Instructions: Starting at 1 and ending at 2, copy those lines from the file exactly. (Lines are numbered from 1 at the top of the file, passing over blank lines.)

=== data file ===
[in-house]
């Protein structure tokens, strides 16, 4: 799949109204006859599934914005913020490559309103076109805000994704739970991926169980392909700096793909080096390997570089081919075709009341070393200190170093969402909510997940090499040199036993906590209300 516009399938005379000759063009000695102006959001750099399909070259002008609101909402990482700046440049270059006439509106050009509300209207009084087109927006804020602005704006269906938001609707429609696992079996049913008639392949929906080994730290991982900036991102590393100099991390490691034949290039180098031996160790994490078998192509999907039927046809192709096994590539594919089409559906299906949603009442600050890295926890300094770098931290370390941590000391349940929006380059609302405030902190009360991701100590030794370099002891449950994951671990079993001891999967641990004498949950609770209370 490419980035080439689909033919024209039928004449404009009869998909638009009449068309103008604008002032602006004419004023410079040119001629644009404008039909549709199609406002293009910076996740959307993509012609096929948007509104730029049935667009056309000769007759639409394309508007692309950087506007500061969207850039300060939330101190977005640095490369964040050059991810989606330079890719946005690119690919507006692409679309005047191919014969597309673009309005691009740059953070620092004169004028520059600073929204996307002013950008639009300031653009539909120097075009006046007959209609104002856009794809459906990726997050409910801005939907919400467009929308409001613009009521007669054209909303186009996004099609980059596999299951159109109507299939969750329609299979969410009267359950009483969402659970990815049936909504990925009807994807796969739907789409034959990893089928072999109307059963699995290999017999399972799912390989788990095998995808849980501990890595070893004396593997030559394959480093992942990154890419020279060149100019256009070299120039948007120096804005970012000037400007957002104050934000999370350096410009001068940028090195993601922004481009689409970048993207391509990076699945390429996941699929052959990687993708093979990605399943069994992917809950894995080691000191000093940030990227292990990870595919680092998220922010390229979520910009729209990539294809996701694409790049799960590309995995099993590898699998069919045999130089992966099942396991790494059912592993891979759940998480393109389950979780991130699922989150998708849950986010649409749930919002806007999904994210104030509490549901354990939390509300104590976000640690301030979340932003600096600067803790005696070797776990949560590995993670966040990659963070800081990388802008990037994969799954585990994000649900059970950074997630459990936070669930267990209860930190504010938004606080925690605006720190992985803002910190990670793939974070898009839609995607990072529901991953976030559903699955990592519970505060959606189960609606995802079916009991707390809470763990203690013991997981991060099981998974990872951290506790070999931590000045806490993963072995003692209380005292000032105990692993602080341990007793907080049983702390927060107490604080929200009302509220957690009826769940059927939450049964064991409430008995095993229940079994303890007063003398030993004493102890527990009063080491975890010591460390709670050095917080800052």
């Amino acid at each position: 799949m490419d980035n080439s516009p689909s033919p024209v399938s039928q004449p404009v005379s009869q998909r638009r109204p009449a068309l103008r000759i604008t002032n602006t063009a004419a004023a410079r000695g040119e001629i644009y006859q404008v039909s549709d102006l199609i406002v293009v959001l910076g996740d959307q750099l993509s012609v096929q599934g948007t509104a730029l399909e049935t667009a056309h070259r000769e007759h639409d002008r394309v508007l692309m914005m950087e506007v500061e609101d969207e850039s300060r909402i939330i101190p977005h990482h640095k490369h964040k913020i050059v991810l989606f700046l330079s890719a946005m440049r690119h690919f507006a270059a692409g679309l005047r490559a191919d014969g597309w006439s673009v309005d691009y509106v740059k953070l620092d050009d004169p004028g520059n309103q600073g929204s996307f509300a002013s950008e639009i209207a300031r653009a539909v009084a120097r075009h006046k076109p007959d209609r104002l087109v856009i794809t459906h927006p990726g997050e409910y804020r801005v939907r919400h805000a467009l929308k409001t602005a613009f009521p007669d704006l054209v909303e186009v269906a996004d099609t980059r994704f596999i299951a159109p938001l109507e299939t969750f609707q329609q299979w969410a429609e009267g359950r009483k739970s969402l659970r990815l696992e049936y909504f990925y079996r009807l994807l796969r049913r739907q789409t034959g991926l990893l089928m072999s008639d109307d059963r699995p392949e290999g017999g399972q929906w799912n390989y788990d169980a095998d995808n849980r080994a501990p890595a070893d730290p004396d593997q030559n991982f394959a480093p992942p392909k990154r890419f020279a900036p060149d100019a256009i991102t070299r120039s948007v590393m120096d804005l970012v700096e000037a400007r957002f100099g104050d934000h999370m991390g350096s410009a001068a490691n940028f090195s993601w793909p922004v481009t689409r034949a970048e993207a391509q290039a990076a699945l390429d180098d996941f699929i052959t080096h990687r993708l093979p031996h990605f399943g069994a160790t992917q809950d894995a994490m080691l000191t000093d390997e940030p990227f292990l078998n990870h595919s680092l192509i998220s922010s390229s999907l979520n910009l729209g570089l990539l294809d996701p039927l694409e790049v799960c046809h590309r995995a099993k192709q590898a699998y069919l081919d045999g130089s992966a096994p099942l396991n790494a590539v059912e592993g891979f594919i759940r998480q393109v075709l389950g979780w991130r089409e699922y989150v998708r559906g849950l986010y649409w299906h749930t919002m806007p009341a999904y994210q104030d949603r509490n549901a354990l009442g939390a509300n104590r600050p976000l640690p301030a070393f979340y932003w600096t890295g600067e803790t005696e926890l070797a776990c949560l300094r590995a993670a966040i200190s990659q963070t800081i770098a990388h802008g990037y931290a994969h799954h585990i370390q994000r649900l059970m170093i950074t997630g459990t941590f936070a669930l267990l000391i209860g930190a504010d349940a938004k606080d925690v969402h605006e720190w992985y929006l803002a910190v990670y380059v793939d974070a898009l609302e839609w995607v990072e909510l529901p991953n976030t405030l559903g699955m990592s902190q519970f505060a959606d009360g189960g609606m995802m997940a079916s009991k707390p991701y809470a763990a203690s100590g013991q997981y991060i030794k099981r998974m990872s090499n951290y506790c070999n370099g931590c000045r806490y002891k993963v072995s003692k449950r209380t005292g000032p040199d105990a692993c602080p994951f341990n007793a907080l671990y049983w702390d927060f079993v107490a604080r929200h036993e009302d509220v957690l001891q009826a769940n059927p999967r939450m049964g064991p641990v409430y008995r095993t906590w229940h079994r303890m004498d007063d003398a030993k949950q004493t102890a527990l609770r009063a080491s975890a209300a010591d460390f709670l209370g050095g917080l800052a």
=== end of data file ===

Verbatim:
[in-house]
């Protein structure tokens, strides 16, 4: 799949109204006859599934914005913020490559309103076109805000994704739970991926169980392909700096793909080096390997570089081919075709009341070393200190170093969402909510997940090499040199036993906590209300 516009399938005379000759063009000695102006959001750099399909070259002008609101909402990482700046440049270059006439509106050009509300209207009084087109927006804020602005704006269906938001609707429609696992079996049913008639392949929906080994730290991982900036991102590393100099991390490691034949290039180098031996160790994490078998192509999907039927046809192709096994590539594919089409559906299906949603009442600050890295926890300094770098931290370390941590000391349940929006380059609302405030902190009360991701100590030794370099002891449950994951671990079993001891999967641990004498949950609770209370 490419980035080439689909033919024209039928004449404009009869998909638009009449068309103008604008002032602006004419004023410079040119001629644009404008039909549709199609406002293009910076996740959307993509012609096929948007509104730029049935667009056309000769007759639409394309508007692309950087506007500061969207850039300060939330101190977005640095490369964040050059991810989606330079890719946005690119690919507006692409679309005047191919014969597309673009309005691009740059953070620092004169004028520059600073929204996307002013950008639009300031653009539909120097075009006046007959209609104002856009794809459906990726997050409910801005939907919400467009929308409001613009009521007669054209909303186009996004099609980059596999299951159109109507299939969750329609299979969410009267359950009483969402659970990815049936909504990925009807994807796969739907789409034959990893089928072999109307059963699995290999017999399972799912390989788990095998995808849980501990890595070893004396593997030559394959480093992942990154890419020279060149100019256009070299120039948007120096804005970012000037400007957002104050934000999370350096410009001068940028090195993601922004481009689409970048993207391509990076699945390429996941699929052959990687993708093979990605399943069994992917809950894995080691000191000093940030990227292990990870595919680092998220922010390229979520910009729209990539294809996701694409790049799960590309995995099993590898699998069919045999130089992966099942396991790494059912592993891979759940998480393109389950979780991130699922989150998708849950986010649409749930919002806007999904994210104030509490549901354990939390509300104590976000640690301030979340932003600096600067803790005696070797776990949560590995993670966040990659963070800081990388802008990037994969799954585990994000649900059970950074997630459990936070669930267990209860930190504010938004606080925690605006720190992985803002910190990670793939974070898009839609995607990072529901991953976030559903699955990592519970505060959606189960609606995802079916009991707390809470763990203690013991997981991060099981998974990872951290506790070999931590000045806490993963072995003692209380005292000032105990692993602080341990007793907080049983702390927060107490604080929200009302509220957690009826769940059927939450049964064991409430008995095993229940079994303890007063003398030993004493102890527990009063080491975890010591460390709670050095917080800052």